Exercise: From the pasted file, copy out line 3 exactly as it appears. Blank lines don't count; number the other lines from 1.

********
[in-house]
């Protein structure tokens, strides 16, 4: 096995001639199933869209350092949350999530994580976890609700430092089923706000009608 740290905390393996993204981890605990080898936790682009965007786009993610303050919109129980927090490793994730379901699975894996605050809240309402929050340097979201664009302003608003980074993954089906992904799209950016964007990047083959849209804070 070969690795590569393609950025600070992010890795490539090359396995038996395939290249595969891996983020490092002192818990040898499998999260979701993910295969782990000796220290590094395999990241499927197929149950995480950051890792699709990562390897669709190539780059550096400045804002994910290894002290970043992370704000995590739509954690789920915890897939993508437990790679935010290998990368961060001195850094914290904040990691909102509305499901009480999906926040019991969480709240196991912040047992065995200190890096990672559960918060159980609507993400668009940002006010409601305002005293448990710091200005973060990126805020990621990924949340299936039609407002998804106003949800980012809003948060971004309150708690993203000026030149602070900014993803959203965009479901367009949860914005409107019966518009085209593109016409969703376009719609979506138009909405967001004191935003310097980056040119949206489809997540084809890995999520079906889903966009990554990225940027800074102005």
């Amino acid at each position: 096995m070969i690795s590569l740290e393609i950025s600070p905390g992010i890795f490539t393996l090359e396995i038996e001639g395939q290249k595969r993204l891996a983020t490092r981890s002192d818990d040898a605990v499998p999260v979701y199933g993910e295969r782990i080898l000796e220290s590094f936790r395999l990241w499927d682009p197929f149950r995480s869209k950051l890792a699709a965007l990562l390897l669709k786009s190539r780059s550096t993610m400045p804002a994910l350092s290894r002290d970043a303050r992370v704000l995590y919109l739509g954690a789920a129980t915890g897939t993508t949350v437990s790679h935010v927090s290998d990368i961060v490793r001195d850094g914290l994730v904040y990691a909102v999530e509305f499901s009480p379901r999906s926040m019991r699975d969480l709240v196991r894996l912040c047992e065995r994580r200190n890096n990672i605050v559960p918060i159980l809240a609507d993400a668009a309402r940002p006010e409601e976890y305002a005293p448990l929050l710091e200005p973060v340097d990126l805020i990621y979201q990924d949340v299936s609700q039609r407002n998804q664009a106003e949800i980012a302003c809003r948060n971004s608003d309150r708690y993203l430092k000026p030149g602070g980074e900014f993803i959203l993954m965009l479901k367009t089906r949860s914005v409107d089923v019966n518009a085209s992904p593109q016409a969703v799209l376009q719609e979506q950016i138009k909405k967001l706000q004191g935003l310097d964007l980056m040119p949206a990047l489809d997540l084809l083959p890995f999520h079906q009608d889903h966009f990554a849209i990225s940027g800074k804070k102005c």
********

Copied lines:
């Amino acid at each position: 096995m070969i690795s590569l740290e393609i950025s600070p905390g992010i890795f490539t393996l090359e396995i038996e001639g395939q290249k595969r993204l891996a983020t490092r981890s002192d818990d040898a605990v499998p999260v979701y199933g993910e295969r782990i080898l000796e220290s590094f936790r395999l990241w499927d682009p197929f149950r995480s869209k950051l890792a699709a965007l990562l390897l669709k786009s190539r780059s550096t993610m400045p804002a994910l350092s290894r002290d970043a303050r992370v704000l995590y919109l739509g954690a789920a129980t915890g897939t993508t949350v437990s790679h935010v927090s290998d990368i961060v490793r001195d850094g914290l994730v904040y990691a909102v999530e509305f499901s009480p379901r999906s926040m019991r699975d969480l709240v196991r894996l912040c047992e065995r994580r200190n890096n990672i605050v559960p918060i159980l809240a609507d993400a668009a309402r940002p006010e409601e976890y305002a005293p448990l929050l710091e200005p973060v340097d990126l805020i990621y979201q990924d949340v299936s609700q039609r407002n998804q664009a106003e949800i980012a302003c809003r948060n971004s608003d309150r708690y993203l430092k000026p030149g602070g980074e900014f993803i959203l993954m965009l479901k367009t089906r949860s914005v409107d089923v019966n518009a085209s992904p593109q016409a969703v799209l376009q719609e979506q950016i138009k909405k967001l706000q004191g935003l310097d964007l980056m040119p949206a990047l489809d997540l084809l083959p890995f999520h079906q009608d889903h966009f990554a849209i990225s940027g800074k804070k102005c």